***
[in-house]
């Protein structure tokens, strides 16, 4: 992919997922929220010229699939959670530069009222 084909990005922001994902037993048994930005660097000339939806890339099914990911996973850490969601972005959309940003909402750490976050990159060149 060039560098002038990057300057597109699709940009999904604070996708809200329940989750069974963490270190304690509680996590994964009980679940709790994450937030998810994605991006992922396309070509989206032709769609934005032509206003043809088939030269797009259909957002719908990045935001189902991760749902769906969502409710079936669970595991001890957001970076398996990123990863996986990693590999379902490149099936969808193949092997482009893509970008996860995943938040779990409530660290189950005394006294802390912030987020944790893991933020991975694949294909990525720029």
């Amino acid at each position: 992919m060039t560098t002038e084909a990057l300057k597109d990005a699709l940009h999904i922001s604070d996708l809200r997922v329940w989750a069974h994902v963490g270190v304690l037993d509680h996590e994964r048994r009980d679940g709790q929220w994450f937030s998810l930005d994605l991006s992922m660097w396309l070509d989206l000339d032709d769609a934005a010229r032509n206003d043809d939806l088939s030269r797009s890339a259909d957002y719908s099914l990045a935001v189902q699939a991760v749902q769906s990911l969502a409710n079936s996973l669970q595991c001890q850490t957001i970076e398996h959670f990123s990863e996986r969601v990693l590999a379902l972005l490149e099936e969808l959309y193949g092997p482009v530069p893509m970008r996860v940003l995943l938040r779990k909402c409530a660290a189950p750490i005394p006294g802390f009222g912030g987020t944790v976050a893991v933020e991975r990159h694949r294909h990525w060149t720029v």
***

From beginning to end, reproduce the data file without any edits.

[in-house]
């Protein structure tokens, strides 16, 4: 992919997922929220010229699939959670530069009222 084909990005922001994902037993048994930005660097000339939806890339099914990911996973850490969601972005959309940003909402750490976050990159060149 060039560098002038990057300057597109699709940009999904604070996708809200329940989750069974963490270190304690509680996590994964009980679940709790994450937030998810994605991006992922396309070509989206032709769609934005032509206003043809088939030269797009259909957002719908990045935001189902991760749902769906969502409710079936669970595991001890957001970076398996990123990863996986990693590999379902490149099936969808193949092997482009893509970008996860995943938040779990409530660290189950005394006294802390912030987020944790893991933020991975694949294909990525720029």
């Amino acid at each position: 992919m060039t560098t002038e084909a990057l300057k597109d990005a699709l940009h999904i922001s604070d996708l809200r997922v329940w989750a069974h994902v963490g270190v304690l037993d509680h996590e994964r048994r009980d679940g709790q929220w994450f937030s998810l930005d994605l991006s992922m660097w396309l070509d989206l000339d032709d769609a934005a010229r032509n206003d043809d939806l088939s030269r797009s890339a259909d957002y719908s099914l990045a935001v189902q699939a991760v749902q769906s990911l969502a409710n079936s996973l669970q595991c001890q850490t957001i970076e398996h959670f990123s990863e996986r969601v990693l590999a379902l972005l490149e099936e969808l959309y193949g092997p482009v530069p893509m970008r996860v940003l995943l938040r779990k909402c409530a660290a189950p750490i005394p006294g802390f009222g912030g987020t944790v976050a893991v933020e991975r990159h694949r294909h990525w060149t720029v």